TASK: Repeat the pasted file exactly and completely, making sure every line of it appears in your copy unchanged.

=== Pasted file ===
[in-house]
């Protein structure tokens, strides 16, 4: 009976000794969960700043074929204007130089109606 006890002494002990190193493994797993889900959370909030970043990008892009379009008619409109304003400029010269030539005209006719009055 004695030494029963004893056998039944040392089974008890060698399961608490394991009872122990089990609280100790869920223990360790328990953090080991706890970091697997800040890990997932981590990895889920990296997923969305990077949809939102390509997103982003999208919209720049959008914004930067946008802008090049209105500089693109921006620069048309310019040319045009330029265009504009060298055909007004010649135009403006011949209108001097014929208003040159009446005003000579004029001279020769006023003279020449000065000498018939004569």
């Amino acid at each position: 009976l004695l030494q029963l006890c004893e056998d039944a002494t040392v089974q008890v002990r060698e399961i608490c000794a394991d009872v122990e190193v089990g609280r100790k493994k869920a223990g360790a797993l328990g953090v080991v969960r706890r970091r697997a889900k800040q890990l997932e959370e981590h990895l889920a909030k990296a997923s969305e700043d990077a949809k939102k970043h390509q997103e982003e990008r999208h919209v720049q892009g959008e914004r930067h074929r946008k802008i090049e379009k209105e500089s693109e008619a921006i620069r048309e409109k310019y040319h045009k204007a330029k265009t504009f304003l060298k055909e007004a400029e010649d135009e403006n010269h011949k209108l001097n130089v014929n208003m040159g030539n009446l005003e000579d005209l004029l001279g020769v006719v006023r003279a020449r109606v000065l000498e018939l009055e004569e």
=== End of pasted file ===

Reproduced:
[in-house]
């Protein structure tokens, strides 16, 4: 009976000794969960700043074929204007130089109606 006890002494002990190193493994797993889900959370909030970043990008892009379009008619409109304003400029010269030539005209006719009055 004695030494029963004893056998039944040392089974008890060698399961608490394991009872122990089990609280100790869920223990360790328990953090080991706890970091697997800040890990997932981590990895889920990296997923969305990077949809939102390509997103982003999208919209720049959008914004930067946008802008090049209105500089693109921006620069048309310019040319045009330029265009504009060298055909007004010649135009403006011949209108001097014929208003040159009446005003000579004029001279020769006023003279020449000065000498018939004569």
């Amino acid at each position: 009976l004695l030494q029963l006890c004893e056998d039944a002494t040392v089974q008890v002990r060698e399961i608490c000794a394991d009872v122990e190193v089990g609280r100790k493994k869920a223990g360790a797993l328990g953090v080991v969960r706890r970091r697997a889900k800040q890990l997932e959370e981590h990895l889920a909030k990296a997923s969305e700043d990077a949809k939102k970043h390509q997103e982003e990008r999208h919209v720049q892009g959008e914004r930067h074929r946008k802008i090049e379009k209105e500089s693109e008619a921006i620069r048309e409109k310019y040319h045009k204007a330029k265009t504009f304003l060298k055909e007004a400029e010649d135009e403006n010269h011949k209108l001097n130089v014929n208003m040159g030539n009446l005003e000579d005209l004029l001279g020769v006719v006023r003279a020449r109606v000065l000498e018939l009055e004569e």